Others are looking at the roles that smart meters can play within paradoxical issue of cloud computing data centers themselves. In other words, they are examining how data centers that provide the cloud power to create better efficiency can themselves become more central to overall local efficiency.

The cloud can provide a robust, scalable system to manage fluctuating demand and input/output of information as well as serve as a springboard for creative teams of developers. However, it’s a long road ahead. In the meantime, the urban migration continues to build, making the work to support energy efficiency via cloud computing (and other IT innovations) an urgent matter.

Subscribe to HPCwire's Weekly Update!

Be the most informed person in the room! Stay ahead of the tech trends with industy updates delivered to you every week!

TACC Helps ROSIE Bioscience Gateway Expand its Impact

April 26, 2017

Biomolecule structure prediction has long been challenging not least because the relevant software and workflows often require high-end HPC systems that many bioscience researchers lack easy access to. Read more…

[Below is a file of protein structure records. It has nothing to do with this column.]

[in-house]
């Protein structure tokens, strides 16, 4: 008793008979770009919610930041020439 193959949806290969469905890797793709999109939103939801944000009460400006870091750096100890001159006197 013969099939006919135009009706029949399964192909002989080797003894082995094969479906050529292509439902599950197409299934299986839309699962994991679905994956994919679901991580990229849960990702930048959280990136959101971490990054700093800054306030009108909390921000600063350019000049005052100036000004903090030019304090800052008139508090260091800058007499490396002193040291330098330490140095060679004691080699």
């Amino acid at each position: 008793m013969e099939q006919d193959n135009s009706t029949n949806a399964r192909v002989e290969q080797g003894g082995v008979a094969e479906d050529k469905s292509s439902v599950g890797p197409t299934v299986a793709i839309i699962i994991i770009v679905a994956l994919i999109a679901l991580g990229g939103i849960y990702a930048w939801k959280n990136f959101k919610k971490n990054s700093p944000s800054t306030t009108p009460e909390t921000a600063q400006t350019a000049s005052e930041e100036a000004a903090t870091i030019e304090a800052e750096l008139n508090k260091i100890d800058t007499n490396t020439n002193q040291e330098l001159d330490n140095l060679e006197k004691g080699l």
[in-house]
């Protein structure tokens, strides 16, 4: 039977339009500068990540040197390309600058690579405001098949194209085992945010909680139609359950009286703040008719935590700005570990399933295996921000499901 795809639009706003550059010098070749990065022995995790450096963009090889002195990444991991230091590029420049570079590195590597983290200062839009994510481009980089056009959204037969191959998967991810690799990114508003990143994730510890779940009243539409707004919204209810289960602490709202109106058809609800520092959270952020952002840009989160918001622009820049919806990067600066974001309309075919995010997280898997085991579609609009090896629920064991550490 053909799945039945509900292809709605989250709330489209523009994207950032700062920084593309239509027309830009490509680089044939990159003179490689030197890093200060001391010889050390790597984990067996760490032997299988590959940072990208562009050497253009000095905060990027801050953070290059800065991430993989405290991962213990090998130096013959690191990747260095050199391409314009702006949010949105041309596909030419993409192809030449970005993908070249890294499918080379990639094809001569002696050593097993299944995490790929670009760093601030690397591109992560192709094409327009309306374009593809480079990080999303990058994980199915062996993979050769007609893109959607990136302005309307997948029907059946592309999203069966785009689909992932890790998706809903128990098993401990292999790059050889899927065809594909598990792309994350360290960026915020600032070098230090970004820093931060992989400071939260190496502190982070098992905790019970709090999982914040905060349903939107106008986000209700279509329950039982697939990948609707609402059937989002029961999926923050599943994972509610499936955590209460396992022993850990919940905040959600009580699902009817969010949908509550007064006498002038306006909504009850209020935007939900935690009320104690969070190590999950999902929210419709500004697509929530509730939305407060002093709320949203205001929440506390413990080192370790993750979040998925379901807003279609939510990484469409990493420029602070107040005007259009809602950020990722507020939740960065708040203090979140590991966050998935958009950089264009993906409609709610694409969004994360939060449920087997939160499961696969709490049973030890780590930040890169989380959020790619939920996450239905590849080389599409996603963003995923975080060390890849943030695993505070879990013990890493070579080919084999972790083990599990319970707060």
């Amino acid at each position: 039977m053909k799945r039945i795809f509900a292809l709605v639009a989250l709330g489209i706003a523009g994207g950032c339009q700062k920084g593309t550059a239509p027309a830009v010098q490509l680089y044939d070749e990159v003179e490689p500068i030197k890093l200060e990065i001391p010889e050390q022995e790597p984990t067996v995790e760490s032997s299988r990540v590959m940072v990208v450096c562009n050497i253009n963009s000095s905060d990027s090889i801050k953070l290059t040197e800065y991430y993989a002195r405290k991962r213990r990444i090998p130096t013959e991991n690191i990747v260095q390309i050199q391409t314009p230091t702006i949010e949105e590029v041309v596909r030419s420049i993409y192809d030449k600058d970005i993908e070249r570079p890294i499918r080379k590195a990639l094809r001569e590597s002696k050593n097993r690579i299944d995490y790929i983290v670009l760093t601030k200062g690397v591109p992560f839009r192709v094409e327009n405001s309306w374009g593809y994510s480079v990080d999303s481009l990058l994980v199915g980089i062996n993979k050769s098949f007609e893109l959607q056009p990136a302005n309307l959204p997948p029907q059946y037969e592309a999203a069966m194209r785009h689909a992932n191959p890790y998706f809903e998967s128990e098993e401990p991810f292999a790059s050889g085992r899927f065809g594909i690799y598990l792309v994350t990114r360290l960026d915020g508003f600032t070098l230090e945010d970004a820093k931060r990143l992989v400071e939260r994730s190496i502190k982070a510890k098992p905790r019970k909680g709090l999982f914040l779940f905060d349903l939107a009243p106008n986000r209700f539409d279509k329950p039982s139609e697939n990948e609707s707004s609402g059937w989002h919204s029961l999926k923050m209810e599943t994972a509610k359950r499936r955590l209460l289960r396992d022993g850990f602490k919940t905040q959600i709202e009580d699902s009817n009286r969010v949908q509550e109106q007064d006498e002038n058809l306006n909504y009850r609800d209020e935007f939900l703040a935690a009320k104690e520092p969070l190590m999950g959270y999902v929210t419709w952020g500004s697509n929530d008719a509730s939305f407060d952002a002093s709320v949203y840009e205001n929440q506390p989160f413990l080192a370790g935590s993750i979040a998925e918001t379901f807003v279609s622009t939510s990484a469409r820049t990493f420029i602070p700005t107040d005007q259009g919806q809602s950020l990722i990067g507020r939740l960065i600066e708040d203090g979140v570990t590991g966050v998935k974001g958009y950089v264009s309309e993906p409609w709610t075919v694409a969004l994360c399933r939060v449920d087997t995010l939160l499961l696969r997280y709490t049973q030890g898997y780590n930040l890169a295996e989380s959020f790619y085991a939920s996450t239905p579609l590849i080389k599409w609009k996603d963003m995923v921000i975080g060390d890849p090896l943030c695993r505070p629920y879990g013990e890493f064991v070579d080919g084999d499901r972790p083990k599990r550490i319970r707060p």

By John Russell

Messina Update: The US Path to Exascale in 16 Slides

April 26, 2017

Paul Messina, director of the U.S. Exascale Computing Project, provided a wide-ranging review of ECP’s evolving plans last week at the HPC User Forum. Read more…

By John Russell

IBM, Nvidia, Stone Ridge Claim Gas & Oil Simulation Record

April 25, 2017

IBM, Nvidia, and Stone Ridge Technology today reported setting the performance record for a “billion cell” oil and gas reservoir simulation. Read more…

By John Russell

ASC17 Makes Splash at Wuxi Supercomputing Center

April 24, 2017

A record-breaking twenty student teams plus scores of company representatives, media professionals, staff and student volunteers transformed a formerly empty hall inside the Wuxi Supercomputing Center into a bustling hub of HPC activity, kicking off day one of 2017 Asia Student Supercomputer Challenge (ASC17). Read more…

By Tiffany Trader

HPE Extreme Performance Solutions

Remote Visualization Optimizing Life Sciences Operations and Care Delivery

As patients continually demand a better quality of care and increasingly complex workloads challenge healthcare organizations to innovate, investing in the right technologies is key to ensuring growth and success. Read more…

Groq This: New AI Chips to Give GPUs a Run for Deep Learning Money

April 24, 2017